The Worst Places
Live free and wait in line
A note from New Hampshire Magazine: The writer filed this before COVID-19 changed everything and he had no idea that he would soon be missing exactly those same lines and traffic jams. But the irony is not lost on him, and he looks forward to seeing every person in the state in line at Brown’s later this summer.
I love New Hampshire. Mostly.
I can’t think of a better place to live than New Hampshire. Everything about it is great, except for the things that aren’t.
I prefer to live as an optimist, however, and to that end I’d be hard-pressed to come up with anything more perfect than taking the top down and going for a drive to Brown’s Lobster Pound on a warm Friday night this time of year. I know the Hampton tolls will likely slow me down for 20 or 700 minutes, but once I get through them, Route 286 will whisk me straight to my favorite fried clams. Wait, I’m being told “whisk” means something completely different than I thought it did.
At least I can log on to my hometown’s Facebook page to see if there’s a quicker route. I’ll just stand stock-still near the front living room window of my house and lean to the left so I can get some of that delicious cell phone reception. If I can get online, I’m sure I’ll find help, because those New Hampshire community pages are welcoming places populated by a tolerant, friendly folk who love to rationally talk about topics as varied as property tax, sales tax, state tax and federal tax. You can ask questions such as “How are the roads?” and “Did anyone else hear those gunshots?” They’ll set me straight. Or tell me to wake up and go back to Taxachussetts, sheeple.
Once I’ve arrived at Brown’s though, I’ll share my excitement with the entire population of Seabrook in front of me in line. They like clams too. Every single one of them.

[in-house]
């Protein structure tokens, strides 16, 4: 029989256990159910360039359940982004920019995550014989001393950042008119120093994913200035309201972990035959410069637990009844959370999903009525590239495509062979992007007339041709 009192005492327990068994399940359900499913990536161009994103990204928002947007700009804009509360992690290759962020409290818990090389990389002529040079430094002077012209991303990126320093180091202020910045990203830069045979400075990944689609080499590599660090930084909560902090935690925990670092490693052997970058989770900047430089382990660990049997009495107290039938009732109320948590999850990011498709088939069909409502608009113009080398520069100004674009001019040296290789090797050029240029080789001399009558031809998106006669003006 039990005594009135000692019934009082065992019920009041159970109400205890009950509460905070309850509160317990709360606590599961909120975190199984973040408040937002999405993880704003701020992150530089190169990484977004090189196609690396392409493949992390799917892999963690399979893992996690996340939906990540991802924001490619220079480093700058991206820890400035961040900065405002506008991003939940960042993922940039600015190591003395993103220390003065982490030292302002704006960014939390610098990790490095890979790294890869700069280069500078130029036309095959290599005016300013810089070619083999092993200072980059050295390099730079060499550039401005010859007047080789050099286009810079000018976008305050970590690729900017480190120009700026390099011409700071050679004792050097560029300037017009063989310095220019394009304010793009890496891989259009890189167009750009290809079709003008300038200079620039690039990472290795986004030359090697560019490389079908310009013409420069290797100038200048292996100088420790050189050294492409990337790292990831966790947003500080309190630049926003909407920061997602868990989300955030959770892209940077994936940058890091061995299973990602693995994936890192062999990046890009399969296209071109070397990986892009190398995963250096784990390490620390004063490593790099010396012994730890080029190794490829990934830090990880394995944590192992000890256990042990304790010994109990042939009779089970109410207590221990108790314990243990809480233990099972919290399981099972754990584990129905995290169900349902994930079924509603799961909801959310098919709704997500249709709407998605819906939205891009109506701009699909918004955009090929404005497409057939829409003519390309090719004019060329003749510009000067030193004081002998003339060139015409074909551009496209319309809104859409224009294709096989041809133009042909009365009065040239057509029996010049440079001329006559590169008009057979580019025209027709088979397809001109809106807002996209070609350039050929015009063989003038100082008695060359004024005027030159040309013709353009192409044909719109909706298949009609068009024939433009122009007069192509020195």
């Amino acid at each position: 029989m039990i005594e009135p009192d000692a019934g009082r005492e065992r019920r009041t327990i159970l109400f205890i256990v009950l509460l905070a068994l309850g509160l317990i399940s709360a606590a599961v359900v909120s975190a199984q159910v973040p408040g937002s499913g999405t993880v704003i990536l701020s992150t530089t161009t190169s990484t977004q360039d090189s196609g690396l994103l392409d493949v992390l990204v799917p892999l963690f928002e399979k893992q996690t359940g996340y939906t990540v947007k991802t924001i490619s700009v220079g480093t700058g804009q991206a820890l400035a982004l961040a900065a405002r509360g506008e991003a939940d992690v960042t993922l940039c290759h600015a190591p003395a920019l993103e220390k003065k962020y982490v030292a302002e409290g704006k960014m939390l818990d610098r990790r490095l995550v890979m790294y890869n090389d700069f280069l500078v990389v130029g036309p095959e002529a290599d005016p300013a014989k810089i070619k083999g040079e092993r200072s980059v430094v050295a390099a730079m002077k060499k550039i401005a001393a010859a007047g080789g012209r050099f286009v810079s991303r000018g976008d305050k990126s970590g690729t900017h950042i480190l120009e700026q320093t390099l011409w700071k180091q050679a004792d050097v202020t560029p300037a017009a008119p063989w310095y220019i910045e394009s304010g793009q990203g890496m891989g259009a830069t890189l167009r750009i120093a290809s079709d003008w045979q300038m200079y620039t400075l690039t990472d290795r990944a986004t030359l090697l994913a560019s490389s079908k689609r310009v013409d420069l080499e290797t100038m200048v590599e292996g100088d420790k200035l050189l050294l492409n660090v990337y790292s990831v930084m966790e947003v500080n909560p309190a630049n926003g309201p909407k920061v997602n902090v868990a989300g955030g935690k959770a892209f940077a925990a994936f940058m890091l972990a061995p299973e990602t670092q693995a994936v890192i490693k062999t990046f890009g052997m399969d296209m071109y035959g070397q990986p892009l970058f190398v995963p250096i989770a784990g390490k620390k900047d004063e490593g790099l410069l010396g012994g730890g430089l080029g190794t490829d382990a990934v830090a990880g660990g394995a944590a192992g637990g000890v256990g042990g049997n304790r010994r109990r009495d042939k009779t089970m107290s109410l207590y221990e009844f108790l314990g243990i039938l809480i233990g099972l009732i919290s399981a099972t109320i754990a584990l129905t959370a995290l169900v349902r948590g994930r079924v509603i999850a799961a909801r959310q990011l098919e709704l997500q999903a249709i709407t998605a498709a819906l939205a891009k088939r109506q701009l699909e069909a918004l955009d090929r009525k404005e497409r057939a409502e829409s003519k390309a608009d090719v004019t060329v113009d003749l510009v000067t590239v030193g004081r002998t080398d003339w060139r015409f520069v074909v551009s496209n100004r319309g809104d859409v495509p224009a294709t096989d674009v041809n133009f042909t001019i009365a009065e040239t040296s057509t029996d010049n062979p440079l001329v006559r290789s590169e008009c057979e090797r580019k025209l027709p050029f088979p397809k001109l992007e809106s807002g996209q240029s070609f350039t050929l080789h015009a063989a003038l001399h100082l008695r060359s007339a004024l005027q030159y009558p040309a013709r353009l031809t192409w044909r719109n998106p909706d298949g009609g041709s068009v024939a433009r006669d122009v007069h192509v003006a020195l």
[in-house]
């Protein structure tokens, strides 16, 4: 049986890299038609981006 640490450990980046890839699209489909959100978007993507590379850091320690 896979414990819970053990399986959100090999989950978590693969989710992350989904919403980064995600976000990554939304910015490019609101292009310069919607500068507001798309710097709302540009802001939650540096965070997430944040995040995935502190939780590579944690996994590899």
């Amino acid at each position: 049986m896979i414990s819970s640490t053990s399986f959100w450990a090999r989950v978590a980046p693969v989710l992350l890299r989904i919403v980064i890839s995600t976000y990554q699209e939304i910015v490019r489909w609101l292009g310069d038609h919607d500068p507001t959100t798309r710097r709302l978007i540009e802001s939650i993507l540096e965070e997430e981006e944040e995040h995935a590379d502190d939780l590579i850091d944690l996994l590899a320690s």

Maybe I’ll head to the White Mountains instead, where everyone expects me to hike. It’s there that I retreat to find solace among all the New York people and ticks. On the third date with my now-wife, we climbed Cannon Mountain. It was beautiful, but some advice to others whose exercise regimen consists of not really exercising: It will absolutely kick you right in the Effingham. That day I swore I would never do that again, and after 28 years, I’ve patronized Cannon’s fine tram several times with a lot less wheezing and complaining — which is not what I’m here to do.
There is a lot to love about New Hampshire, as any number of its notable residents will tell you. New Hampshire has a number of celebrities who have called the Granite State home. We claim Ronnie James Dio, who was born in Portsmouth but moved away as an infant, and Mandy Moore, who was born in Nashua but moved away as an infant. Of course, there is Adam Sandler, who everyone loves and says is a great guy, but I wouldn’t know because I’m usually about a day behind him at the Red Arrow.
If it sounds like I’ve got a lot to complain about, I don’t. I travel a lot, I’ve been all over the country and there really is no place I’d rather work, live, sit in beach traffic, wheeze or not get good cell phone service. It’s absolutely worth it.